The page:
A: There is a spring on the back of the frame where the head attaches. If this spring isn’t strong enough, you can shorten the spring by removing the end from the frame and reinstalling using about ½" of the spring coils.
A: Locate the head piece on the frame. It has an extension on the back that sits on top of the metal T-shaped part of the frame. This is what makes the head lower and the arms fold. If the extension piece is sitting under the T-shaped part of the frame, it will stop the prop from rising. Move the head extension piece so it sits above the T-shaped piece of the frame, and your animatronic should begin to rise.
Locate the strings around the pulley. These strings may have fallen off, causing your animatronic to stop rising. If this is the case, you’ll need to follow our instructions on how to replace the strings.
A: Check the connection between the popping mechanism and the control box.
A: If your animatronic has a volume control feature, make sure that the volume is not turned all the way down.
A: Ensure that nothing is plugged into the speaker jack by mistake.
A: Make sure that the control box and the motion box are connected by a wire or a metal rod.
A: Search the animatronic (at the control box end, head end, or arm end) to make sure that the costume is not caught in the motion mechanism.
A: Some motion boxes use a rubber drive belt that connects the motor to the gears. Sometimes, this is hidden under a small plastic cover. Locate this piece (if your motion box has it) and make sure that the belt is installed properly and is not broken or worn.
A: There are two springs on either side of the mechanism that create the lunging/jumping motion. Locate these springs and make sure that they are attached properly to the prop.
A: Check the costume of the animatronic and make sure that nothing is stuck inside the mechanism, preventing it from returning to rest.
A: Make sure there are no objects obstructing the prop from returning to rest.
A: Ensure that there is no part of the costume stuck in the mechanism preventing it from popping or lowering to rest.
A: Check for damage to the gear, follow the arm into the mechanism, see if the gear has damage to the teeth or if it snapped and is no longer there.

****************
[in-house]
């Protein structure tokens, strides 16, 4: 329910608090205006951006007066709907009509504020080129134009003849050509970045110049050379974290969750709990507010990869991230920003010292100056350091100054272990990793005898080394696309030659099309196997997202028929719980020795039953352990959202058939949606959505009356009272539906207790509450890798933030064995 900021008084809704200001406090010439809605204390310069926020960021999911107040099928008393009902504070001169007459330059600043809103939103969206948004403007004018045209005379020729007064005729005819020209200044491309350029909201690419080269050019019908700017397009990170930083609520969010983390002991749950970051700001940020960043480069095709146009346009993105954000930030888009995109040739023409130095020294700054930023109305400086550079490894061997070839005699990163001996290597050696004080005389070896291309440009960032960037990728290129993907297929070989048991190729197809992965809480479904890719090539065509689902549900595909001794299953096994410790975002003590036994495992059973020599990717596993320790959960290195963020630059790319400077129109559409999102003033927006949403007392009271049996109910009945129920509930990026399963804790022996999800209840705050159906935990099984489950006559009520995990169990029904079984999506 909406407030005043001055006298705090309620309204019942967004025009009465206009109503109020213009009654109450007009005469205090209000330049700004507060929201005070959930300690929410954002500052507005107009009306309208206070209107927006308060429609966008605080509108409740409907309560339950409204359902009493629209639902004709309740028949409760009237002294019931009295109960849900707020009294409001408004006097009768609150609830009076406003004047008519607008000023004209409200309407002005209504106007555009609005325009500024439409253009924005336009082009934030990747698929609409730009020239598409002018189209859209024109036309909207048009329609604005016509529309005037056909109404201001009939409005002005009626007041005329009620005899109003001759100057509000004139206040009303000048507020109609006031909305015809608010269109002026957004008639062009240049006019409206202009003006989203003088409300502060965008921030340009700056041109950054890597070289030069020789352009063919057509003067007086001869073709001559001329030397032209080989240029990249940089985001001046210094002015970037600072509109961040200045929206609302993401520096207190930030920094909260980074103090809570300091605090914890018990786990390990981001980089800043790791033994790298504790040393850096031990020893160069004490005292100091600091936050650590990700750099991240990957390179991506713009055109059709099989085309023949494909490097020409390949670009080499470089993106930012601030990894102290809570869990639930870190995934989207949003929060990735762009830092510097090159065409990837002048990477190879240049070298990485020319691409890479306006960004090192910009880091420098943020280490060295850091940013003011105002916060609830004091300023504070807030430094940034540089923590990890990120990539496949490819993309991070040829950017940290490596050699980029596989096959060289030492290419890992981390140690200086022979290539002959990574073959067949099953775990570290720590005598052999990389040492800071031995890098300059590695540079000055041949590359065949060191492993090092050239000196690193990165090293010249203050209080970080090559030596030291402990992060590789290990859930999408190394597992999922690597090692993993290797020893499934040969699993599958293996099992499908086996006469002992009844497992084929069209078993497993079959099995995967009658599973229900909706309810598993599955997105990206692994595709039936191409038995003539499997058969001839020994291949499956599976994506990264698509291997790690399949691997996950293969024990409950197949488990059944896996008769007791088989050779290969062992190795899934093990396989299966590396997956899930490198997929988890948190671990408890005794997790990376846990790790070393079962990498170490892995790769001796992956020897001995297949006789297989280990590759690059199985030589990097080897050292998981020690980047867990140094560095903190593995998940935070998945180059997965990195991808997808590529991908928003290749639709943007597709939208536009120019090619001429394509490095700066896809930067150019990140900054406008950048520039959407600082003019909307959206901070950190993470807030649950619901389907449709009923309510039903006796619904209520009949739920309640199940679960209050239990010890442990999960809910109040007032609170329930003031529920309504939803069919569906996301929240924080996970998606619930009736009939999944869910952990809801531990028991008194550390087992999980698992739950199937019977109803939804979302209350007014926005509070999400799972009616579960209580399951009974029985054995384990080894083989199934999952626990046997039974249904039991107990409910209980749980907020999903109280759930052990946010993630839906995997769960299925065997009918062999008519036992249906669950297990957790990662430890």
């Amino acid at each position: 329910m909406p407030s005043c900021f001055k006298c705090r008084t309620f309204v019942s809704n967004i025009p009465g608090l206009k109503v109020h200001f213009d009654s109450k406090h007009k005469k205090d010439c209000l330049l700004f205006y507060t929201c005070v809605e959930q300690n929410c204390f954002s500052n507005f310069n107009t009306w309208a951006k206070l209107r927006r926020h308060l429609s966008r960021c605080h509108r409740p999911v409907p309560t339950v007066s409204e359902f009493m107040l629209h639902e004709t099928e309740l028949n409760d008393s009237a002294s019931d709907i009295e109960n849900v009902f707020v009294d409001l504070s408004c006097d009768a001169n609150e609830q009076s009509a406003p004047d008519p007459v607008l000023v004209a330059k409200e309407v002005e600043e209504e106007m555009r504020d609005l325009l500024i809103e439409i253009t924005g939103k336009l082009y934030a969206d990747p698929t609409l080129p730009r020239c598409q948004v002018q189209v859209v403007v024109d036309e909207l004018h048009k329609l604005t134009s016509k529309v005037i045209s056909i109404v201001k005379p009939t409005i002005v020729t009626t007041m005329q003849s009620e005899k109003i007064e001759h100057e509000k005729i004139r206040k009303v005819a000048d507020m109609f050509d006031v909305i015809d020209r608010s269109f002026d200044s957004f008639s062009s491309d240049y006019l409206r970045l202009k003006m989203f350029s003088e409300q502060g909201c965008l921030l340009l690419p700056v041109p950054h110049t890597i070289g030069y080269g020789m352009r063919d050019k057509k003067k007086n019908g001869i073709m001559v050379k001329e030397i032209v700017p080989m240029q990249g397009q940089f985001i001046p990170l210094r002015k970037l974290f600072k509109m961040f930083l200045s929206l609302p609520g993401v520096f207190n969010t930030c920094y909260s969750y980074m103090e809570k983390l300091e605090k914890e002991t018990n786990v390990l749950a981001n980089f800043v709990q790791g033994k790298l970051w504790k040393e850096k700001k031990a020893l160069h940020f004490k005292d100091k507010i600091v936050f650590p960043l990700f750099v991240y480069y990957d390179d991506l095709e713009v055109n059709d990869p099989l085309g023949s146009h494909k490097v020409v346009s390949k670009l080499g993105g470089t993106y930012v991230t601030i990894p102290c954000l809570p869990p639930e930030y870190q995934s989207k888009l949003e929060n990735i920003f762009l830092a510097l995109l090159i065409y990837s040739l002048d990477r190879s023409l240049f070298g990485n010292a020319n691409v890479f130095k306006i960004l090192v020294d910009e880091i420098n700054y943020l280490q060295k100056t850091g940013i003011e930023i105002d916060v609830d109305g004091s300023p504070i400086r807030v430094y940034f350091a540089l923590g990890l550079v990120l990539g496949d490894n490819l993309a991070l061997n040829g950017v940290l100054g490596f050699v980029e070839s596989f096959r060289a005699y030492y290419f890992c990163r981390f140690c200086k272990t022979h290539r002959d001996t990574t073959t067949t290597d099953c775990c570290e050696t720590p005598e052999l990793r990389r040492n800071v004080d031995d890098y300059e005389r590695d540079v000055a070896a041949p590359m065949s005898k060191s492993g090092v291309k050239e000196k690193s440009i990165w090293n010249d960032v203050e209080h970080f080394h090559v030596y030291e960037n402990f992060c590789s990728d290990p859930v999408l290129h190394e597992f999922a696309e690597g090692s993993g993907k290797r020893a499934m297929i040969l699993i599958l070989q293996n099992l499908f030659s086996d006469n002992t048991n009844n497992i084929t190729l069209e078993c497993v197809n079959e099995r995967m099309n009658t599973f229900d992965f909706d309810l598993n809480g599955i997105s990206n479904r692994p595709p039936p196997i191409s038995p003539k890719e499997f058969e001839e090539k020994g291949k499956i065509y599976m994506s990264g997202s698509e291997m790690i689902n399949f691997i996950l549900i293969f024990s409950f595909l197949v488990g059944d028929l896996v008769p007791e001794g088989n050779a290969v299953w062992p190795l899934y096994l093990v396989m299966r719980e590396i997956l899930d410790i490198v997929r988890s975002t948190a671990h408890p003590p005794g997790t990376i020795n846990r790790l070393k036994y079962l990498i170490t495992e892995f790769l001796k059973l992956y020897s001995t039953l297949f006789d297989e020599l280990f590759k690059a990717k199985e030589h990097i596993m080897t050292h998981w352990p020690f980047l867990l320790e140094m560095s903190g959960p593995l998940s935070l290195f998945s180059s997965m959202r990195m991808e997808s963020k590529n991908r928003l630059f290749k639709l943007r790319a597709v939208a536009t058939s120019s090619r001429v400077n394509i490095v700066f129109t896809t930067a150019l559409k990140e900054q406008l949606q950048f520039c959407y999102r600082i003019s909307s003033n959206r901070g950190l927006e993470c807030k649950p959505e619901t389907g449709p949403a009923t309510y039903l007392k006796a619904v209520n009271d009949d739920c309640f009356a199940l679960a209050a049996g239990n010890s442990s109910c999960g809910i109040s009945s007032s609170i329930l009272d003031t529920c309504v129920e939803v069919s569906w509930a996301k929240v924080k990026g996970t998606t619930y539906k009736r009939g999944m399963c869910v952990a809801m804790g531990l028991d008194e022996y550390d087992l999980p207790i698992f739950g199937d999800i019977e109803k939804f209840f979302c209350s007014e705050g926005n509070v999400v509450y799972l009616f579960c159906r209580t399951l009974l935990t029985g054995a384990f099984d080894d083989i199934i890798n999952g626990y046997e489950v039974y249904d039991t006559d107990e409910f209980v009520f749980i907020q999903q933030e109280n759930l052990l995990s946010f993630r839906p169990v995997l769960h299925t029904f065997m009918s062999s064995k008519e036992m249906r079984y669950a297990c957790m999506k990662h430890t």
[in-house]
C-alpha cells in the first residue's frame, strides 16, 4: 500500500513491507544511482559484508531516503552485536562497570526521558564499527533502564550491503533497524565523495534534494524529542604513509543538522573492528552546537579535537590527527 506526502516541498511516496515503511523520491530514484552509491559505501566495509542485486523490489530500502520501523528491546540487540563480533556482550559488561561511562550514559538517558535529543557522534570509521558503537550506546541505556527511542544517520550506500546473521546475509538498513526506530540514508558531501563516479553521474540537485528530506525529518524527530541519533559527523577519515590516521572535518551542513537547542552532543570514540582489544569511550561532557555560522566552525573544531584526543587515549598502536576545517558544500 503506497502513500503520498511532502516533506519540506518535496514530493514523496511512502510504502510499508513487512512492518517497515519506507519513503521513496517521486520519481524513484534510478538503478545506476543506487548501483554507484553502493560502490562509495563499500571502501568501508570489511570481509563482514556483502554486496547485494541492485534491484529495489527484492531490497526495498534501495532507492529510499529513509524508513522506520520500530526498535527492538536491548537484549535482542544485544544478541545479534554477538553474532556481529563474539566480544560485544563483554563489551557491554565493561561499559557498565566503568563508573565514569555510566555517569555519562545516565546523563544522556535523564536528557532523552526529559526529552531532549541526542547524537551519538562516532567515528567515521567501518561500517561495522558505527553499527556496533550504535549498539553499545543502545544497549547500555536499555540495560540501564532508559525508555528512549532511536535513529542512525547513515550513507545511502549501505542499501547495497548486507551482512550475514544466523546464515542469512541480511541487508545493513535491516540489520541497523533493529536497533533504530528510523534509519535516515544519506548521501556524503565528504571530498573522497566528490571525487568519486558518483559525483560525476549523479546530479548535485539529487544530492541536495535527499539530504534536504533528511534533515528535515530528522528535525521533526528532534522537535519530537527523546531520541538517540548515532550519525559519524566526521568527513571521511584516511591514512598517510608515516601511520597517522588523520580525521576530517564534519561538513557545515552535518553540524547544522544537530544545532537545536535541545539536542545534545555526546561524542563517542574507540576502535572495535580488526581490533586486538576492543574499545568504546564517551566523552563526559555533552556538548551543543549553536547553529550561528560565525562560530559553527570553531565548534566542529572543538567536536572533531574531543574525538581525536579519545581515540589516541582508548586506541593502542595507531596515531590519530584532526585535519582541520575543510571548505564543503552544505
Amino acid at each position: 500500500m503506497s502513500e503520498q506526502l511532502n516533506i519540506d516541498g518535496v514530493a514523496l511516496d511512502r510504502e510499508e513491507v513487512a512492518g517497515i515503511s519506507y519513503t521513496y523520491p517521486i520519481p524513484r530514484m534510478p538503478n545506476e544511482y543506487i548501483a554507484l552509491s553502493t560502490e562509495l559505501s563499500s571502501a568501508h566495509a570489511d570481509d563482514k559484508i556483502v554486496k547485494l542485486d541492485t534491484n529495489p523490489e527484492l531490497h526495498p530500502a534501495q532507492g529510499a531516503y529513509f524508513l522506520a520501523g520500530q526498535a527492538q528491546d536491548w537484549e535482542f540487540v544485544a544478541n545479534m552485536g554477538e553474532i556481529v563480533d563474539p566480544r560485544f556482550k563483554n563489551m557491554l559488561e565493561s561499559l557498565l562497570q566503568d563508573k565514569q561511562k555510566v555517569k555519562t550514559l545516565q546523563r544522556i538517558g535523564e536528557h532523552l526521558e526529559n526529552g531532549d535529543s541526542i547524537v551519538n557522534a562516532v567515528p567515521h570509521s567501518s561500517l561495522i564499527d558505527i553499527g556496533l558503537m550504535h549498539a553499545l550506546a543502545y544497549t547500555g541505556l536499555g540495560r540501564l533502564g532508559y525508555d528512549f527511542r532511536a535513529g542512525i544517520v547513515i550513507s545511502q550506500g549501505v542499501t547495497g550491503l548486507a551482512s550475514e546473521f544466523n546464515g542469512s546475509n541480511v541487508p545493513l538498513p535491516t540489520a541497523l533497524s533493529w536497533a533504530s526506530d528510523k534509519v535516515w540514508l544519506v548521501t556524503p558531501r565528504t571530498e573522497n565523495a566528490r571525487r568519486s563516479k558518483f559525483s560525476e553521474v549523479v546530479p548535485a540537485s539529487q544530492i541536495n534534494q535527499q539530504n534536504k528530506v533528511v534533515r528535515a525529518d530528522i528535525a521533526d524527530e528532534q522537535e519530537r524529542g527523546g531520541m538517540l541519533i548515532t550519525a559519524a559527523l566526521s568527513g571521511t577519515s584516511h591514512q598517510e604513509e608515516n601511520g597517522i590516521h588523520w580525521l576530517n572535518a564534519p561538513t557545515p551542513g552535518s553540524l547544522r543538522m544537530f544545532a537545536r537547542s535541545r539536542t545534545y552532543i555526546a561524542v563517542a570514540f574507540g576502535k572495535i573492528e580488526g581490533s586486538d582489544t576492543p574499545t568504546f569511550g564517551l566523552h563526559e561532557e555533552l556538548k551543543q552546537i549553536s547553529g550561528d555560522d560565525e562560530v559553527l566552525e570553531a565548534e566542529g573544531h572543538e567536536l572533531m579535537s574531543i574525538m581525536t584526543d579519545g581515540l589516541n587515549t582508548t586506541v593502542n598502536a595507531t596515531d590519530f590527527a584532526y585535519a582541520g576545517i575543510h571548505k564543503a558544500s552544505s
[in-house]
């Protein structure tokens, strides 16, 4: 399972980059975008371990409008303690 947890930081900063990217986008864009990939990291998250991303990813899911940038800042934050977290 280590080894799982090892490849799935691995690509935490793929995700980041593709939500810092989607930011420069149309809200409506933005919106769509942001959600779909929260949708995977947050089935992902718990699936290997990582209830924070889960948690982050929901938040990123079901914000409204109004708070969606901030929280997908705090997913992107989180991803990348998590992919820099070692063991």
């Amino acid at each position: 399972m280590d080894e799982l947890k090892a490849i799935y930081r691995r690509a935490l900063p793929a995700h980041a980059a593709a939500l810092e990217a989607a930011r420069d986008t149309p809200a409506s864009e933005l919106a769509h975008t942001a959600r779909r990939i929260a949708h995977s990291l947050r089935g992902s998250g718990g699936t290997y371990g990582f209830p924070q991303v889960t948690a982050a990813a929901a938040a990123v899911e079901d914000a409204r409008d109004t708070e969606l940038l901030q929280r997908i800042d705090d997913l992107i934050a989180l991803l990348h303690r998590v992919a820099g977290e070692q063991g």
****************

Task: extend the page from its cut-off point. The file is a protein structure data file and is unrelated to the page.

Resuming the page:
A: Check the connection between the swinging mechanism and the control box.
A: Check the belt drive in the swinging mechanism. You can see this by removing the piece of black tape on the bottom of the mechanism.
A: Make sure the prop is balanced. If it is leaning to one side, more forward, etc.; it can cause unnecessary pressure on the mechanism which can then damage internal pieces.
A: The amount of swing depends on how tightly you can mount the swinging mechanism. If it is hanging loose from a tree branch using the Velcro strap, it won’t swing as strongly. You can use zip ties, duct tape, or something more “heavy-duty” to create a more intense swing. .
A: Locate the wire between the control box and the motion box and make sure that it is connected correctly.
A: Check the actuator rods between the motion box and the moving arm, head, etc. and make sure they are not loose at either end.
A: Make sure the costume is not caught in any of mechanism.
A: Ensure that the belt attached to the motor and the gears is in the correct placement.
A:Sometimes, roaming animatronics can stop roaming if the drive rollers underneath get caught up with dust, hair, or dirt. Remove the blockage from around the rollers, and your animatronic should roam properly.
A: Make sure the roamer is run on a flat/even surface. Sometimes the prop is not getting traction, a small amount of weight can be applied to give better connection from the wheels to the ground.